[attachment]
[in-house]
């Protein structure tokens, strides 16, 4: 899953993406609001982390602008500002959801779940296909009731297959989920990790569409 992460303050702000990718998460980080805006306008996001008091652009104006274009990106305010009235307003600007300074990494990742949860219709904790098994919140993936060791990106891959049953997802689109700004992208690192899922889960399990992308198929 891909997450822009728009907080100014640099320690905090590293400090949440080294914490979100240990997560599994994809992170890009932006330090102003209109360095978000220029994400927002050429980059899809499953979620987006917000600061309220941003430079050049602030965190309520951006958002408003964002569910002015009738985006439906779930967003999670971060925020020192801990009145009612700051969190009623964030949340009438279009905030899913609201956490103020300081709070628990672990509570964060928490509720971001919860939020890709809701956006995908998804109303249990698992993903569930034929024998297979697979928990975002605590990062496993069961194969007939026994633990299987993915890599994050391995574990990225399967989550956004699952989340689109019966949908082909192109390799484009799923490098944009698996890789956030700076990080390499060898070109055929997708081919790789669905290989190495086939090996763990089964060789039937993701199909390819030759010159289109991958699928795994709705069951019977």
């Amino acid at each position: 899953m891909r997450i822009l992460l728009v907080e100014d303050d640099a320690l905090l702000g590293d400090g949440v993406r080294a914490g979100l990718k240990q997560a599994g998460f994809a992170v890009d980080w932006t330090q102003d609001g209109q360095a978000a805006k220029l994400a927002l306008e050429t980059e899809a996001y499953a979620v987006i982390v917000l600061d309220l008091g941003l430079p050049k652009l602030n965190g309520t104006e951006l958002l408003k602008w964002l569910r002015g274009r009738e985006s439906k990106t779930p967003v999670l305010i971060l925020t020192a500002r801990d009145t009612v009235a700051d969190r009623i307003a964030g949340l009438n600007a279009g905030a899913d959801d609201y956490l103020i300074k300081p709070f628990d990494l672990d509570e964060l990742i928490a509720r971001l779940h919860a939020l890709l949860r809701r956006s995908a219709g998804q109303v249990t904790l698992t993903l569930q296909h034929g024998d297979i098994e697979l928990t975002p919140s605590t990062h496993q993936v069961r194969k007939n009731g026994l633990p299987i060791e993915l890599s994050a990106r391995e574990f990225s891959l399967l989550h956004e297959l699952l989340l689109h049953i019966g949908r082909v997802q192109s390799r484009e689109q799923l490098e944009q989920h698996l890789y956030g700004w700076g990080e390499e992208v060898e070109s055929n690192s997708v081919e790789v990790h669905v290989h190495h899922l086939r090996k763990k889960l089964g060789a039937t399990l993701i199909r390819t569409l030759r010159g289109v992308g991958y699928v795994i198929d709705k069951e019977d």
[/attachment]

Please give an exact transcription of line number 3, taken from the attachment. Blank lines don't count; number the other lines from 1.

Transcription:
């Amino acid at each position: 899953m891909r997450i822009l992460l728009v907080e100014d303050d640099a320690l905090l702000g590293d400090g949440v993406r080294a914490g979100l990718k240990q997560a599994g998460f994809a992170v890009d980080w932006t330090q102003d609001g209109q360095a978000a805006k220029l994400a927002l306008e050429t980059e899809a996001y499953a979620v987006i982390v917000l600061d309220l008091g941003l430079p050049k652009l602030n965190g309520t104006e951006l958002l408003k602008w964002l569910r002015g274009r009738e985006s439906k990106t779930p967003v999670l305010i971060l925020t020192a500002r801990d009145t009612v009235a700051d969190r009623i307003a964030g949340l009438n600007a279009g905030a899913d959801d609201y956490l103020i300074k300081p709070f628990d990494l672990d509570e964060l990742i928490a509720r971001l779940h919860a939020l890709l949860r809701r956006s995908a219709g998804q109303v249990t904790l698992t993903l569930q296909h034929g024998d297979i098994e697979l928990t975002p919140s605590t990062h496993q993936v069961r194969k007939n009731g026994l633990p299987i060791e993915l890599s994050a990106r391995e574990f990225s891959l399967l989550h956004e297959l699952l989340l689109h049953i019966g949908r082909v997802q192109s390799r484009e689109q799923l490098e944009q989920h698996l890789y956030g700004w700076g990080e390499e992208v060898e070109s055929n690192s997708v081919e790789v990790h669905v290989h190495h899922l086939r090996k763990k889960l089964g060789a039937t399990l993701i199909r390819t569409l030759r010159g289109v992308g991958y699928v795994i198929d709705k069951e019977d």